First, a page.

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Coordinates: 37°49′34.62599″S 175°13′28.64280″E / 37.8262849972°S 175.2246230000°E / -37.8262849972; 175.2246230000

The Hamilton New Zealand Temple (formerly the New Zealand Temple) is the 13th constructed and 11th operating temple of The Church of Jesus Christ of Latter-day Saints (LDS Church). Located just outside the city of Hamilton, New Zealand in the suburb of Temple View, it was built with a modern single-spire design very similar to the Bern Switzerland Temple.

The site for the temple was first chosen by Wendell B. Mendenhall who had been given a special assignment by LDS Church president David O. McKay to choose the site. The building of an LDS temple in New Zealand was announced by David O. McKay on 17 February 1955. With its completion in 1958, it was the first temple built by the LDS Church in the Southern Hemisphere and the second to be built outside of the United States and Canada.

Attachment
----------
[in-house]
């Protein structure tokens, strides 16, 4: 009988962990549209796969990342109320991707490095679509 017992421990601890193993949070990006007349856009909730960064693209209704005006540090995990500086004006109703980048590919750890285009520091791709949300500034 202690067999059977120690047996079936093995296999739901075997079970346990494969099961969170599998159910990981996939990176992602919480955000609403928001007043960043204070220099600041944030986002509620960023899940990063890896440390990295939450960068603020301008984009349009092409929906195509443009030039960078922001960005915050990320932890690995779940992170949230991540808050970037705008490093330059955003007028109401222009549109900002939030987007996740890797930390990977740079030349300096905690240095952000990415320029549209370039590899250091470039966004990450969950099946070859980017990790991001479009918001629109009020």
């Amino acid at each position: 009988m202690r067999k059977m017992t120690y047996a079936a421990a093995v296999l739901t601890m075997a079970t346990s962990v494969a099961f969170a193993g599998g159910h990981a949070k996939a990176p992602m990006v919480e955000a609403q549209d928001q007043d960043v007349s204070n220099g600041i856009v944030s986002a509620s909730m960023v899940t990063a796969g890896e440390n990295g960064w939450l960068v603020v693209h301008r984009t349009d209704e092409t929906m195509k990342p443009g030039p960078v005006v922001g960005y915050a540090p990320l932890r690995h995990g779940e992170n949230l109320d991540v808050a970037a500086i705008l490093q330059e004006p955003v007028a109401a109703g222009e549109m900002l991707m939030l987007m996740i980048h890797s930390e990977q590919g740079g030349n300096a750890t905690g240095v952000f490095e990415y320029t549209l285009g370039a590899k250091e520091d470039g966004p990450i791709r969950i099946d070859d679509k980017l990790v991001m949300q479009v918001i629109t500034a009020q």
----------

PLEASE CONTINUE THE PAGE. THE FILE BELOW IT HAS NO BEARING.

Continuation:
A ground-breaking ceremony and site dedication were held on 21 December 1955. The site of the temple is on 86 acres (350,000 m), which includes the LDS-owned Church College of New Zealand, formerly a secondary school for students aged twelve to eighteen. The temple is 44,212 square feet (4,107.4 m), has one ordinance room, three sealing rooms, and a baptistry. The spire rises to a height of 157 feet (48 m). The temple was built entirely by church labour missionaries who volunteered all of their time. Local members supported these workers with money, food, and lodging.

Hugh B. Brown, then an Assistant to the Quorum of the Twelve Apostles, placed the ceremonial cornerstone of the temple on 22 December 1956. The temple was open for public tours for 23 days prior to the dedication. During this time about 112,500 people toured the temple. The New Zealand Temple was dedicated by David O. McKay on 20–22 April 1958. The temple serves Latter-day Saints in New Zealand and nearby South Pacific islands.

According to Mormon folklore, the Māori King Tāwhiao accurately predicted the site of the temple before his death in 1894.

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